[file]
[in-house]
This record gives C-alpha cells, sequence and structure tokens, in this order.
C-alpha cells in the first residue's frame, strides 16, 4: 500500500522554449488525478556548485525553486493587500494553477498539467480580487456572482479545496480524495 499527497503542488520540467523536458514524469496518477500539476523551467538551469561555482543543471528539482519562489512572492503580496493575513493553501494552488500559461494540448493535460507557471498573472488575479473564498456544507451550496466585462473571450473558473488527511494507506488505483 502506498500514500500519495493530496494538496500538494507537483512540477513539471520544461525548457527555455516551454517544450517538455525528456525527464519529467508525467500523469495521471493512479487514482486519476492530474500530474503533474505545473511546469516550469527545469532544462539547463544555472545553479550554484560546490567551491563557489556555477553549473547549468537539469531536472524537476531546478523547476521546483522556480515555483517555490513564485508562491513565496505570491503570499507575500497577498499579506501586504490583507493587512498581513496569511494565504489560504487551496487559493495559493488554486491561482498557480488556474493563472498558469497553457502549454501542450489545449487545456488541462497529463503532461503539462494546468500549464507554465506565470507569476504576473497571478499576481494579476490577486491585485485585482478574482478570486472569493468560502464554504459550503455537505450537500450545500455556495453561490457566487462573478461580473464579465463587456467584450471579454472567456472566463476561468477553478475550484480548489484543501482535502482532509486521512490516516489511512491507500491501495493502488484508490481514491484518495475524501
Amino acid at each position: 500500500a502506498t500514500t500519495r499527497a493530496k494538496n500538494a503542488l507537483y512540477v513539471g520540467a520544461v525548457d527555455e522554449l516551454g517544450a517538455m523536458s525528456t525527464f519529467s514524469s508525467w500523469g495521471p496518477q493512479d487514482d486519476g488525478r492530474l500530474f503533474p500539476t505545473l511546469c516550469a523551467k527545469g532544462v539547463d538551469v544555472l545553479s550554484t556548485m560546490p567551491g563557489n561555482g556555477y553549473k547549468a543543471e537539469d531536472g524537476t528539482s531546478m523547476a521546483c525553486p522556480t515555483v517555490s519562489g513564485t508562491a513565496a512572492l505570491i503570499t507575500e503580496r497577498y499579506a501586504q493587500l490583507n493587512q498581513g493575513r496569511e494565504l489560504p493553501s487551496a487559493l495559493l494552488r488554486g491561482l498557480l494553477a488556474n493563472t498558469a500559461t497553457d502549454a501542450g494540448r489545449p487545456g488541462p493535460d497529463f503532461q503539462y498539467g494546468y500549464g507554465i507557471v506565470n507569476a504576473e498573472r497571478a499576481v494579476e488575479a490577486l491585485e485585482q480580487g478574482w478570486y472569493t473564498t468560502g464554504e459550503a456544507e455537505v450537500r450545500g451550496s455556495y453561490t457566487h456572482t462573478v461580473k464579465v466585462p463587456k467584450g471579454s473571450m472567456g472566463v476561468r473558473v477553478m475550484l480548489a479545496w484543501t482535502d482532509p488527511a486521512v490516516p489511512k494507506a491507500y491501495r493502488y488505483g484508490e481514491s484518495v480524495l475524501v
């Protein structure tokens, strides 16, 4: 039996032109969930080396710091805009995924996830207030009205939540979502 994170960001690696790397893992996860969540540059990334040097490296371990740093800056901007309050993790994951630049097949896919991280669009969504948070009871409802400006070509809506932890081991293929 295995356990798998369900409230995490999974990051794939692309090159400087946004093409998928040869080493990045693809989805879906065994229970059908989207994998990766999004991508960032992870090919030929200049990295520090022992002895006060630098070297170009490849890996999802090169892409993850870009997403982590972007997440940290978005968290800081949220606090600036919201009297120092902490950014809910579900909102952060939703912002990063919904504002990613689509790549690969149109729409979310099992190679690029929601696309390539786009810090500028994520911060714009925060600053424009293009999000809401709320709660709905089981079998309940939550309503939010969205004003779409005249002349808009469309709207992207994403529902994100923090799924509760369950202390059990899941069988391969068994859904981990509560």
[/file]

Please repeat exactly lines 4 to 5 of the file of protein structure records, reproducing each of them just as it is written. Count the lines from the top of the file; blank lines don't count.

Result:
Amino acid at each position: 500500500a502506498t500514500t500519495r499527497a493530496k494538496n500538494a503542488l507537483y512540477v513539471g520540467a520544461v525548457d527555455e522554449l516551454g517544450a517538455m523536458s525528456t525527464f519529467s514524469s508525467w500523469g495521471p496518477q493512479d487514482d486519476g488525478r492530474l500530474f503533474p500539476t505545473l511546469c516550469a523551467k527545469g532544462v539547463d538551469v544555472l545553479s550554484t556548485m560546490p567551491g563557489n561555482g556555477y553549473k547549468a543543471e537539469d531536472g524537476t528539482s531546478m523547476a521546483c525553486p522556480t515555483v517555490s519562489g513564485t508562491a513565496a512572492l505570491i503570499t507575500e503580496r497577498y499579506a501586504q493587500l490583507n493587512q498581513g493575513r496569511e494565504l489560504p493553501s487551496a487559493l495559493l494552488r488554486g491561482l498557480l494553477a488556474n493563472t498558469a500559461t497553457d502549454a501542450g494540448r489545449p487545456g488541462p493535460d497529463f503532461q503539462y498539467g494546468y500549464g507554465i507557471v506565470n507569476a504576473e498573472r497571478a499576481v494579476e488575479a490577486l491585485e485585482q480580487g478574482w478570486y472569493t473564498t468560502g464554504e459550503a456544507e455537505v450537500r450545500g451550496s455556495y453561490t457566487h456572482t462573478v461580473k464579465v466585462p463587456k467584450g471579454s473571450m472567456g472566463v476561468r473558473v477553478m475550484l480548489a479545496w484543501t482535502d482532509p488527511a486521512v490516516p489511512k494507506a491507500y491501495r493502488y488505483g484508490e481514491s484518495v480524495l475524501v
């Protein structure tokens, strides 16, 4: 039996032109969930080396710091805009995924996830207030009205939540979502 994170960001690696790397893992996860969540540059990334040097490296371990740093800056901007309050993790994951630049097949896919991280669009969504948070009871409802400006070509809506932890081991293929 295995356990798998369900409230995490999974990051794939692309090159400087946004093409998928040869080493990045693809989805879906065994229970059908989207994998990766999004991508960032992870090919030929200049990295520090022992002895006060630098070297170009490849890996999802090169892409993850870009997403982590972007997440940290978005968290800081949220606090600036919201009297120092902490950014809910579900909102952060939703912002990063919904504002990613689509790549690969149109729409979310099992190679690029929601696309390539786009810090500028994520911060714009925060600053424009293009999000809401709320709660709905089981079998309940939550309503939010969205004003779409005249002349808009469309709207992207994403529902994100923090799924509760369950202390059990899941069988391969068994859904981990509560």